What about cops? Should they be called Rangers?
There are many Law Enforcement entities in the United States that use the term Ranger. The Texas Rangers, Park Rangers. Typically, these men operate alone or in pairs and have long geographical distances to cover in their “beat” or area of responsibility. To acknowledge this fact, someone somewhere used the term Ranger to simply describe what they do. Long… Range… Patrolling.
How about jackass civilians with pseudo-war hobbies?
Where the term “Ranger” comes from and what it means is uniquely American, and by extension British actually. (The first Rangers on North America identified themselves as British subjects or members of various Indian tribes.) They were highly skilled, albeit unprofessional soldiers who filled an immediate need with a hybrid style of warfare that combined European technology and strategy with Native American tactics, field craft and individual initiative.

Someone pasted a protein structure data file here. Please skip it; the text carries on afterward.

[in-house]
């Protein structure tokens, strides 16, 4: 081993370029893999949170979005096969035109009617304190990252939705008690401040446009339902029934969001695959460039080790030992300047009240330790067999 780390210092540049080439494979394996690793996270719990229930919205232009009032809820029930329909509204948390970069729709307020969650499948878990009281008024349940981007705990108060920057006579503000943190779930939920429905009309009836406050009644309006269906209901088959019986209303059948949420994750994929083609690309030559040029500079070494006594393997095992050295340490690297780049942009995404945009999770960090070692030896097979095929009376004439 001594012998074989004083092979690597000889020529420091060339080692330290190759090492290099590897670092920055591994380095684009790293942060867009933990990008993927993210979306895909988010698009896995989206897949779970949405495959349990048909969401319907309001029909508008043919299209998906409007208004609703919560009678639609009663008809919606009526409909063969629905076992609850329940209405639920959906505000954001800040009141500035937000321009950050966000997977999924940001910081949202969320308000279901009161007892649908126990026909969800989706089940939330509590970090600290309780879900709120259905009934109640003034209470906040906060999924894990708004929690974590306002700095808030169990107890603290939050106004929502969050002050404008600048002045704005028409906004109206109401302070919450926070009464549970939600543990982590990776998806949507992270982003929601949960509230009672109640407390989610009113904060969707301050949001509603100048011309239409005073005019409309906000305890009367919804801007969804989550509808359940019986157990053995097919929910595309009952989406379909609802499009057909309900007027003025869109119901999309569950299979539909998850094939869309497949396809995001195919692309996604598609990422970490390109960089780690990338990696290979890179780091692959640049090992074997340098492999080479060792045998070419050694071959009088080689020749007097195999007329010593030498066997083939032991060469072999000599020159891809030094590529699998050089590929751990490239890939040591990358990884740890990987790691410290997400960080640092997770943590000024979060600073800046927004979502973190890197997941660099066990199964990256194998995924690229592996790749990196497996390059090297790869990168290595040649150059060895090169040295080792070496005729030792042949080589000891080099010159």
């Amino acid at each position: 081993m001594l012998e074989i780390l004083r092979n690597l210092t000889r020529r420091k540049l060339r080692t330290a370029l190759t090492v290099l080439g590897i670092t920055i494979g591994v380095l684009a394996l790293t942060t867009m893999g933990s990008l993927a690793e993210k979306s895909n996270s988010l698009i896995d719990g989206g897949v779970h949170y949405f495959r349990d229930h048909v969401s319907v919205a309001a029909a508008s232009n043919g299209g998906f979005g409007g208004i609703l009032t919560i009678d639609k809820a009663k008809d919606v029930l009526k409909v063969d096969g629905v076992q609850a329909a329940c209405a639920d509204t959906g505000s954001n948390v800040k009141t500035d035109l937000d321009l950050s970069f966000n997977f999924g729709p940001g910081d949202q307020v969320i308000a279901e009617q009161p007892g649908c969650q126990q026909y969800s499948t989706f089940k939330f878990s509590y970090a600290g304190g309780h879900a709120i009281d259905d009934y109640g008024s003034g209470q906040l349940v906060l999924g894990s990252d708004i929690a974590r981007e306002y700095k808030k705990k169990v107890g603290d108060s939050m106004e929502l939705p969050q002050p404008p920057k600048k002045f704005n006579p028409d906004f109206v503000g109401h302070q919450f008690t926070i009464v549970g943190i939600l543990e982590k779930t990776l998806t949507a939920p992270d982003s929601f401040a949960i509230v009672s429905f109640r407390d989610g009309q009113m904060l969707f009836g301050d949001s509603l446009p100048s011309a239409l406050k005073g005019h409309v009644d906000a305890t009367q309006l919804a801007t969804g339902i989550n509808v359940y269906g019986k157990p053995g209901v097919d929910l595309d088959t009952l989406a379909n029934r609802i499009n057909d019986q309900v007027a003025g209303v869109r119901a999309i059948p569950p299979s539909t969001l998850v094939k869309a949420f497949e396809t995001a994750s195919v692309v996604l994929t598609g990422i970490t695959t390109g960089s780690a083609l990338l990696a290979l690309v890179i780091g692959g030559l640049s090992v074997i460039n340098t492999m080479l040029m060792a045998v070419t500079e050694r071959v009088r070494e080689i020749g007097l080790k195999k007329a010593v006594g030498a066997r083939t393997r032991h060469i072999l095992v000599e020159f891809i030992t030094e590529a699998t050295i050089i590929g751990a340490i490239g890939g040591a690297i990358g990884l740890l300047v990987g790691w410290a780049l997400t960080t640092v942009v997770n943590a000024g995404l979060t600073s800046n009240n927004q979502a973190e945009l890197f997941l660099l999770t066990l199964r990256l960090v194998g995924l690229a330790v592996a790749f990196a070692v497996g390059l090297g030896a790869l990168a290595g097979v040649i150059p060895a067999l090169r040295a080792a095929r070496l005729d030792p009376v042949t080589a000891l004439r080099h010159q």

Rangers in reality are the embodiment of the ultimate citizen soldier. The best of the best sent deep into enemy territory to protect the community. Only after the undeniable and obvious effectiveness of these units were Provincial and Regular British forces first cross trained in Ranging style warfare, and “light infantry” companies incorporated as part of the British Order of Battle.
A mentor of mine often used a simple but powerful phrase he brought with him from his time in Special Forces. “Show me.”
Can you execute a style of warfare that matches or surpasses the skill level of the Ranger? In other words…